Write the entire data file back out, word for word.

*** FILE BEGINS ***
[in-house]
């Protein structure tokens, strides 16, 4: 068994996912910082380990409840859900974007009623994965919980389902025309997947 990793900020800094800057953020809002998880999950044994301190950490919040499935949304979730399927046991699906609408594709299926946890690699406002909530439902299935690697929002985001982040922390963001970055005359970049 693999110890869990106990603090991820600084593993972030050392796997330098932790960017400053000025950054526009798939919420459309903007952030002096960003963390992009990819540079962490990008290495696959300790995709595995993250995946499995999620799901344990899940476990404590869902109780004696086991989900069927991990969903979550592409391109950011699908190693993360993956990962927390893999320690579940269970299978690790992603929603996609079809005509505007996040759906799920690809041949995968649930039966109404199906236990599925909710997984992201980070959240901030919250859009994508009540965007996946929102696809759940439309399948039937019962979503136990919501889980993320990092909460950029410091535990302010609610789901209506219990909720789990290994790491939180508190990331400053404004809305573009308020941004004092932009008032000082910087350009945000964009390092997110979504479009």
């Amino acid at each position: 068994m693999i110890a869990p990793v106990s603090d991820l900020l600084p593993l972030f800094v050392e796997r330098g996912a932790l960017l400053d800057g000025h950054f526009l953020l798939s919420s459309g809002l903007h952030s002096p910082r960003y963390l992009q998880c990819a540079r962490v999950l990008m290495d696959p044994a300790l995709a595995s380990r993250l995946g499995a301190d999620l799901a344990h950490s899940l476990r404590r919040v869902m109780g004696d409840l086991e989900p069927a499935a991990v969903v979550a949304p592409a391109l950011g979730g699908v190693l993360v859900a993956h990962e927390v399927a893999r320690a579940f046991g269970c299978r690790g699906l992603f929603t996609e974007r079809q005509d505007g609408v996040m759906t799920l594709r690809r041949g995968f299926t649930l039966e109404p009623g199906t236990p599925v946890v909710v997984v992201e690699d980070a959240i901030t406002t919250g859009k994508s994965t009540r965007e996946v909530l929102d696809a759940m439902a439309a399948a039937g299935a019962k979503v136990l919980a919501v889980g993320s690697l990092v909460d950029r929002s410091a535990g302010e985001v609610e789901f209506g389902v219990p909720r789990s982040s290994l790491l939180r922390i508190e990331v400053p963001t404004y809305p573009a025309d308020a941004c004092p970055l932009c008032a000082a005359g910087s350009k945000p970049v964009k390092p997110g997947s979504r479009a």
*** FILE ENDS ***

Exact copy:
[in-house]
């Protein structure tokens, strides 16, 4: 068994996912910082380990409840859900974007009623994965919980389902025309997947 990793900020800094800057953020809002998880999950044994301190950490919040499935949304979730399927046991699906609408594709299926946890690699406002909530439902299935690697929002985001982040922390963001970055005359970049 693999110890869990106990603090991820600084593993972030050392796997330098932790960017400053000025950054526009798939919420459309903007952030002096960003963390992009990819540079962490990008290495696959300790995709595995993250995946499995999620799901344990899940476990404590869902109780004696086991989900069927991990969903979550592409391109950011699908190693993360993956990962927390893999320690579940269970299978690790992603929603996609079809005509505007996040759906799920690809041949995968649930039966109404199906236990599925909710997984992201980070959240901030919250859009994508009540965007996946929102696809759940439309399948039937019962979503136990919501889980993320990092909460950029410091535990302010609610789901209506219990909720789990290994790491939180508190990331400053404004809305573009308020941004004092932009008032000082910087350009945000964009390092997110979504479009």
């Amino acid at each position: 068994m693999i110890a869990p990793v106990s603090d991820l900020l600084p593993l972030f800094v050392e796997r330098g996912a932790l960017l400053d800057g000025h950054f526009l953020l798939s919420s459309g809002l903007h952030s002096p910082r960003y963390l992009q998880c990819a540079r962490v999950l990008m290495d696959p044994a300790l995709a595995s380990r993250l995946g499995a301190d999620l799901a344990h950490s899940l476990r404590r919040v869902m109780g004696d409840l086991e989900p069927a499935a991990v969903v979550a949304p592409a391109l950011g979730g699908v190693l993360v859900a993956h990962e927390v399927a893999r320690a579940f046991g269970c299978r690790g699906l992603f929603t996609e974007r079809q005509d505007g609408v996040m759906t799920l594709r690809r041949g995968f299926t649930l039966e109404p009623g199906t236990p599925v946890v909710v997984v992201e690699d980070a959240i901030t406002t919250g859009k994508s994965t009540r965007e996946v909530l929102d696809a759940m439902a439309a399948a039937g299935a019962k979503v136990l919980a919501v889980g993320s690697l990092v909460d950029r929002s410091a535990g302010e985001v609610e789901f209506g389902v219990p909720r789990s982040s290994l790491l939180r922390i508190e990331v400053p963001t404004y809305p573009a025309d308020a941004c004092p970055l932009c008032a000082a005359g910087s350009k945000p970049v964009k390092p997110g997947s979504r479009a």